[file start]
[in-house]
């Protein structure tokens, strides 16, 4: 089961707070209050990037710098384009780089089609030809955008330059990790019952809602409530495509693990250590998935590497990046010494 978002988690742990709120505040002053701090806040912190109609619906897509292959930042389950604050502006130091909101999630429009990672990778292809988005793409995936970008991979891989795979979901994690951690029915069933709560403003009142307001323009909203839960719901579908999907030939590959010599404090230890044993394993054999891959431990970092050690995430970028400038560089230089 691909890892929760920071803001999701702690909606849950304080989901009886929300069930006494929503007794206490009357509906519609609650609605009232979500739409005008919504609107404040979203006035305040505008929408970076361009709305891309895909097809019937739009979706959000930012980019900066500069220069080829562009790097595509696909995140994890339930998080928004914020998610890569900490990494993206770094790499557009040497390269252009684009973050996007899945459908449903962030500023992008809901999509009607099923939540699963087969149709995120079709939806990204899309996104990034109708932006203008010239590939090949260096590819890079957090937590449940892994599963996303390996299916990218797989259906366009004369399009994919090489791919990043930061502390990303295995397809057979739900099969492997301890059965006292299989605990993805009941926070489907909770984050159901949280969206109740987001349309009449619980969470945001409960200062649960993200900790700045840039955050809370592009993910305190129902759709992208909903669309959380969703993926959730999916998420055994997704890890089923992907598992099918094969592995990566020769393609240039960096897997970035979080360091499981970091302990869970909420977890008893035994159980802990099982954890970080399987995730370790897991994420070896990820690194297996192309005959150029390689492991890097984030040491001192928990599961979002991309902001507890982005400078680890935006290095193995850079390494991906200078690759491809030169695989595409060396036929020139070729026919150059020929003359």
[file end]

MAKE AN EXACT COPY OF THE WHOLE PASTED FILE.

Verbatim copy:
[in-house]
């Protein structure tokens, strides 16, 4: 089961707070209050990037710098384009780089089609030809955008330059990790019952809602409530495509693990250590998935590497990046010494 978002988690742990709120505040002053701090806040912190109609619906897509292959930042389950604050502006130091909101999630429009990672990778292809988005793409995936970008991979891989795979979901994690951690029915069933709560403003009142307001323009909203839960719901579908999907030939590959010599404090230890044993394993054999891959431990970092050690995430970028400038560089230089 691909890892929760920071803001999701702690909606849950304080989901009886929300069930006494929503007794206490009357509906519609609650609605009232979500739409005008919504609107404040979203006035305040505008929408970076361009709305891309895909097809019937739009979706959000930012980019900066500069220069080829562009790097595509696909995140994890339930998080928004914020998610890569900490990494993206770094790499557009040497390269252009684009973050996007899945459908449903962030500023992008809901999509009607099923939540699963087969149709995120079709939806990204899309996104990034109708932006203008010239590939090949260096590819890079957090937590449940892994599963996303390996299916990218797989259906366009004369399009994919090489791919990043930061502390990303295995397809057979739900099969492997301890059965006292299989605990993805009941926070489907909770984050159901949280969206109740987001349309009449619980969470945001409960200062649960993200900790700045840039955050809370592009993910305190129902759709992208909903669309959380969703993926959730999916998420055994997704890890089923992907598992099918094969592995990566020769393609240039960096897997970035979080360091499981970091302990869970909420977890008893035994159980802990099982954890970080399987995730370790897991994420070896990820690194297996192309005959150029390689492991890097984030040491001192928990599961979002991309902001507890982005400078680890935006290095193995850079390494991906200078690759491809030169695989595409060396036929020139070729026919150059020929003359």